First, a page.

How Do I Measure My Progress? | Strategic Leadership Plan
Use these four questions to measure the success of your strategic leadership plan.
Right now, I’m imagining you cheering wildly at the strategic direction, initiatives and suggestions unveiled in the previous three posts.
Okay, I admit it. In my heart — I’m a dreamer. But in my head — I’m a realist.
As a realist, I realize that purposeful activities related to strategizing — or planning in general — are easily set aside and sometimes even intentionally avoided.
Worse still, some leaders wrongly believe that a strategic leadership plan is the exclusive realm of management done only be the “number crunchers,” the “corporate weenies,” the “suits.” Believe me, I’ve heard it all. And it’s just not so.
Quickly, let’s review the ground previously plowed.
Question 1: “Where am I now?”
Question 1 helps establish your baseline — your starting place — as you become a more intentional — and more strategic — leader.
After all, determining clearly where you are, is critical in determining Question 2.
Question 2: “Where do I want to be?”
We all need a mission, goals and objectives — something to work toward.
And that mission, those goals and objectives need to be accompanied by a realistic game plan that gets us where we want to go.
Question 3: “How do I get there?”
A major part of any success is determining the road map to be followed. That includes determining the application of time, effort and resources appropriate to the accomplishment of our goals.
That leads to the fourth strategic leadership plan question.
Question 4: “How do I measure my progress?”
Strategizing, planning — even doing — is no guarantee that we’re making true progress.
I seem to remember a parable about a guy walking briskly down a road — head down, arms pumping, determination evident in every step.
He encountered a fellow pedestrian approaching at a more leisurely from the opposite direction.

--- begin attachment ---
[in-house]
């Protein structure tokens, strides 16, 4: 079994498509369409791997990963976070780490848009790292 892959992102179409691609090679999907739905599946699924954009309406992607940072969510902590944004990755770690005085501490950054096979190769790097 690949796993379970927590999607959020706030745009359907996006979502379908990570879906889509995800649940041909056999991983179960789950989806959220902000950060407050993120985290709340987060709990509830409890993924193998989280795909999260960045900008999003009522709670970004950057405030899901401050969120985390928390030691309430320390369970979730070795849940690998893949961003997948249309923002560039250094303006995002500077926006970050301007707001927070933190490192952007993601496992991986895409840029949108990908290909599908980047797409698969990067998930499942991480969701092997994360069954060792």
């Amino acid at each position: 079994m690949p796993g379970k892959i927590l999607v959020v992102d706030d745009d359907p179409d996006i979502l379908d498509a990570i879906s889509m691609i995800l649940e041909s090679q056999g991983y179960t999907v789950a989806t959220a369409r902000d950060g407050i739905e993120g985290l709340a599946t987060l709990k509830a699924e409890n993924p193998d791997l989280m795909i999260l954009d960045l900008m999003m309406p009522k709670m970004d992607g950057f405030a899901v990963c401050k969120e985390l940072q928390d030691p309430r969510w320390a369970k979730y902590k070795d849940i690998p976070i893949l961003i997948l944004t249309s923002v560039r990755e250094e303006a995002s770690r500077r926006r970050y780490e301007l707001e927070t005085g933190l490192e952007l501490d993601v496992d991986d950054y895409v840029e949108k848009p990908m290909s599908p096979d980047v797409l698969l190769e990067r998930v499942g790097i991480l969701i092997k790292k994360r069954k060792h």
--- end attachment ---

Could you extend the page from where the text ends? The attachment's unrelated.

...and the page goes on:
As the fleet-footed traveler blew by, the slower of the two called out, “Friend, where you off to in such a hurry?”
“I’m not really sure,” was his answer, followed by, “But I’m sure I’m making great time.”
If you’re not careful you may fall victim to the same snare.
Let’s be clear. A flurry of activity is by no means an appropriate measure of progress.
In fact, it can indicate regress — lapsing backward, falling behind, declining.
True progress is measured by hitting the objectives that have been established for us — or better yet — that we’ve set for ourselves.
Practical and measurable objectives include items like productivity improvements, profitability enhancements, increased inventory turns, reduced down time, improved safety record and yes, personal growth.
Really, the list should consist of what is important to you and the organization you serve and lead.
“Remember, what gets measured gets done!”
And that’s a leader’s job — to make sure things get done!
The more successful, more satisfied leaders among us clearly know:
Where they are right now.
Where they want to be.
How they plan to get there.
How they measure their progress.
Regardless where you are right now, you can use this four-step strategic leadership plan to get you where you want to be!
#strategicdevelopment #strategicleaders #strategicplan #strategicleadershipplan #leadershipblog #strategicblog #measureyourprogress
I’m Positive: How to Avoid Assumptions
For Three Stooges fans out there, you’ll probably remember the following bit. If you’re not a fan, hang on — their routine illustrates a common trap business leaders and professionals encounter. These tips will help you avoid the “I’m positive” pitfall. “I’m Positive” Routine Their shtick went something like this. Larry gives Moe some sort […]
Dating At Work — Cool or No?
When you put a group of people together in person, if they spend enough time with each other, eventually, somebody is likely going to have the “urge to merge.” Think about it…summer camp, school classrooms, the office, etc. A summer crush at band camp might have been cool, but is dating at work a whole […]
Winning the Emotional WAR
It’s the one question I get asked most often in my leadership management training sessions. And it’s fueled with bewilderment and exasperation. Here it is: why do people act the way they do?!? The short answer is emotional WAR. Here’s how you can predict the otherwise unpredictable behaviors of people. The question reveals a real […]